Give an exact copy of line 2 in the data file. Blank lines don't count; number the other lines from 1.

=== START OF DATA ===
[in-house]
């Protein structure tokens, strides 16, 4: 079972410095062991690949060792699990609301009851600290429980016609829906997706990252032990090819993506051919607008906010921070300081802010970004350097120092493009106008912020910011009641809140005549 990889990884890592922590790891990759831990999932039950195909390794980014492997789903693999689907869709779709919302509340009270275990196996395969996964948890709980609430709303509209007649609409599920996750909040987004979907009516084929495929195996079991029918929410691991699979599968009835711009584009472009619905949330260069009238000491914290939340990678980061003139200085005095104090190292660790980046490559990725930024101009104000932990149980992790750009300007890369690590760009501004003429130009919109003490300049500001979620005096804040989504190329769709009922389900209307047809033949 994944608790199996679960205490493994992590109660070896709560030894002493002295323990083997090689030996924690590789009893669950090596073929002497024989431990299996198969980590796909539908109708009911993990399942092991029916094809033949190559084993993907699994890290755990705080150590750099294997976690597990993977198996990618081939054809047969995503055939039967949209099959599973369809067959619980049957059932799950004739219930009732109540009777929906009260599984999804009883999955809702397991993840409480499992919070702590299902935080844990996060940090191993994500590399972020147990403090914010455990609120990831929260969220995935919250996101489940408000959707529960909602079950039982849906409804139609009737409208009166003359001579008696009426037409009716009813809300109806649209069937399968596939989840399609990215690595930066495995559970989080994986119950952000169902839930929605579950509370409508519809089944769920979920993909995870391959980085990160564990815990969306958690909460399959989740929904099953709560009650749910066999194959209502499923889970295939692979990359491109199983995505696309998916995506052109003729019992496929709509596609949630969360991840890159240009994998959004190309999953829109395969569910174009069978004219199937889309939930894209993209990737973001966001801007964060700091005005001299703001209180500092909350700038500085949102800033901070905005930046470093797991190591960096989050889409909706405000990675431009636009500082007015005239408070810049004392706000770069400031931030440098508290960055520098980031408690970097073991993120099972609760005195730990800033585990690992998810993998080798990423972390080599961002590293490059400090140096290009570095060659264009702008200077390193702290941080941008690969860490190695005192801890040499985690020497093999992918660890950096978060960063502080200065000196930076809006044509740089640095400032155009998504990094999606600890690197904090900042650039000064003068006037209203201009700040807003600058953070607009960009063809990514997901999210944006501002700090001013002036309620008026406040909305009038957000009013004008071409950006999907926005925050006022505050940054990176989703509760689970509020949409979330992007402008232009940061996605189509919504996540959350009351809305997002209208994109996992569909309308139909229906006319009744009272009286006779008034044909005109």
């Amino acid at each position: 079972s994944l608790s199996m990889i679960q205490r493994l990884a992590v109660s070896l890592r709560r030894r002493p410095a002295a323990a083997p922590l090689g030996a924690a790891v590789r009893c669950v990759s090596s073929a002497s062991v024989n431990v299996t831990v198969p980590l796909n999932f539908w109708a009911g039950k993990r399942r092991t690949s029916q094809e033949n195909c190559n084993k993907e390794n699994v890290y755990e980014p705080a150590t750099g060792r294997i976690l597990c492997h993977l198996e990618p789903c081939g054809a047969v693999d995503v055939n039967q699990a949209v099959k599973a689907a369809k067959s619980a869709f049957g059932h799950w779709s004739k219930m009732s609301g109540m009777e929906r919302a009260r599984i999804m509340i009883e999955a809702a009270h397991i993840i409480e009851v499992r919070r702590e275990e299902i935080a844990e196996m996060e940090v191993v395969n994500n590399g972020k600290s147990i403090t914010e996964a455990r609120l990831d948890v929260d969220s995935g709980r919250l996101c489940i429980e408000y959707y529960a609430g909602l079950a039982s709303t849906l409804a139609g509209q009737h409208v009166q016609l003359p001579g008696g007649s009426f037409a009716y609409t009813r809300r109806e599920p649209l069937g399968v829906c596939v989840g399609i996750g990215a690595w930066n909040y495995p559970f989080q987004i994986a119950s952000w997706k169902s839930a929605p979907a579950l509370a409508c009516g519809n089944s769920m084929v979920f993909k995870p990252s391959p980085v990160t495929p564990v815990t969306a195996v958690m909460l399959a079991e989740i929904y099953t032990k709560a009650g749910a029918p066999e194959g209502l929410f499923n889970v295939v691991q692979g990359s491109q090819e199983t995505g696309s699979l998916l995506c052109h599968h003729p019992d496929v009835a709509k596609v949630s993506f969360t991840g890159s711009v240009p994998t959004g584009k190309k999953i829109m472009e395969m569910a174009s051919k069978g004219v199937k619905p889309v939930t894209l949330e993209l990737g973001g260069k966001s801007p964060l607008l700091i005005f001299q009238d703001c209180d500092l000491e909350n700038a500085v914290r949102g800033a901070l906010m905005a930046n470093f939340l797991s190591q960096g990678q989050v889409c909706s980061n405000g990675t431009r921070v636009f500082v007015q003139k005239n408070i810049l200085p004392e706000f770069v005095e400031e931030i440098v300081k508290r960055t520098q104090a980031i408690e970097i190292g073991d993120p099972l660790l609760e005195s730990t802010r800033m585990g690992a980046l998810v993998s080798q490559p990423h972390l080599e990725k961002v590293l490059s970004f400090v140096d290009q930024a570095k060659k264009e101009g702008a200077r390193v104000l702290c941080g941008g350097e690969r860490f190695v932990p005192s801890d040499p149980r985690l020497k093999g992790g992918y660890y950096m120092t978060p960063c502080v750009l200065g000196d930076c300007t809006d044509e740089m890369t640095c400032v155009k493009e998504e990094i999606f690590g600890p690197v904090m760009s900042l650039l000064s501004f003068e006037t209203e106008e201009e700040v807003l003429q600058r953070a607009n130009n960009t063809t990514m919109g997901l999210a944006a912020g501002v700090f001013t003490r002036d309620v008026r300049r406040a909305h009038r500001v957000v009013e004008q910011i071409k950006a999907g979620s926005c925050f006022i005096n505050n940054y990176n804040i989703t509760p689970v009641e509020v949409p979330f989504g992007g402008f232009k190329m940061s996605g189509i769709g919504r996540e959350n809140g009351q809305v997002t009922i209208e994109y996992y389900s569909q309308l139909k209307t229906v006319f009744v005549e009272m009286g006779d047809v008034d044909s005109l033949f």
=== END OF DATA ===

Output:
């Protein structure tokens, strides 16, 4: 079972410095062991690949060792699990609301009851600290429980016609829906997706990252032990090819993506051919607008906010921070300081802010970004350097120092493009106008912020910011009641809140005549 990889990884890592922590790891990759831990999932039950195909390794980014492997789903693999689907869709779709919302509340009270275990196996395969996964948890709980609430709303509209007649609409599920996750909040987004979907009516084929495929195996079991029918929410691991699979599968009835711009584009472009619905949330260069009238000491914290939340990678980061003139200085005095104090190292660790980046490559990725930024101009104000932990149980992790750009300007890369690590760009501004003429130009919109003490300049500001979620005096804040989504190329769709009922389900209307047809033949 994944608790199996679960205490493994992590109660070896709560030894002493002295323990083997090689030996924690590789009893669950090596073929002497024989431990299996198969980590796909539908109708009911993990399942092991029916094809033949190559084993993907699994890290755990705080150590750099294997976690597990993977198996990618081939054809047969995503055939039967949209099959599973369809067959619980049957059932799950004739219930009732109540009777929906009260599984999804009883999955809702397991993840409480499992919070702590299902935080844990996060940090191993994500590399972020147990403090914010455990609120990831929260969220995935919250996101489940408000959707529960909602079950039982849906409804139609009737409208009166003359001579008696009426037409009716009813809300109806649209069937399968596939989840399609990215690595930066495995559970989080994986119950952000169902839930929605579950509370409508519809089944769920979920993909995870391959980085990160564990815990969306958690909460399959989740929904099953709560009650749910066999194959209502499923889970295939692979990359491109199983995505696309998916995506052109003729019992496929709509596609949630969360991840890159240009994998959004190309999953829109395969569910174009069978004219199937889309939930894209993209990737973001966001801007964060700091005005001299703001209180500092909350700038500085949102800033901070905005930046470093797991190591960096989050889409909706405000990675431009636009500082007015005239408070810049004392706000770069400031931030440098508290960055520098980031408690970097073991993120099972609760005195730990800033585990690992998810993998080798990423972390080599961002590293490059400090140096290009570095060659264009702008200077390193702290941080941008690969860490190695005192801890040499985690020497093999992918660890950096978060960063502080200065000196930076809006044509740089640095400032155009998504990094999606600890690197904090900042650039000064003068006037209203201009700040807003600058953070607009960009063809990514997901999210944006501002700090001013002036309620008026406040909305009038957000009013004008071409950006999907926005925050006022505050940054990176989703509760689970509020949409979330992007402008232009940061996605189509919504996540959350009351809305997002209208994109996992569909309308139909229906006319009744009272009286006779008034044909005109």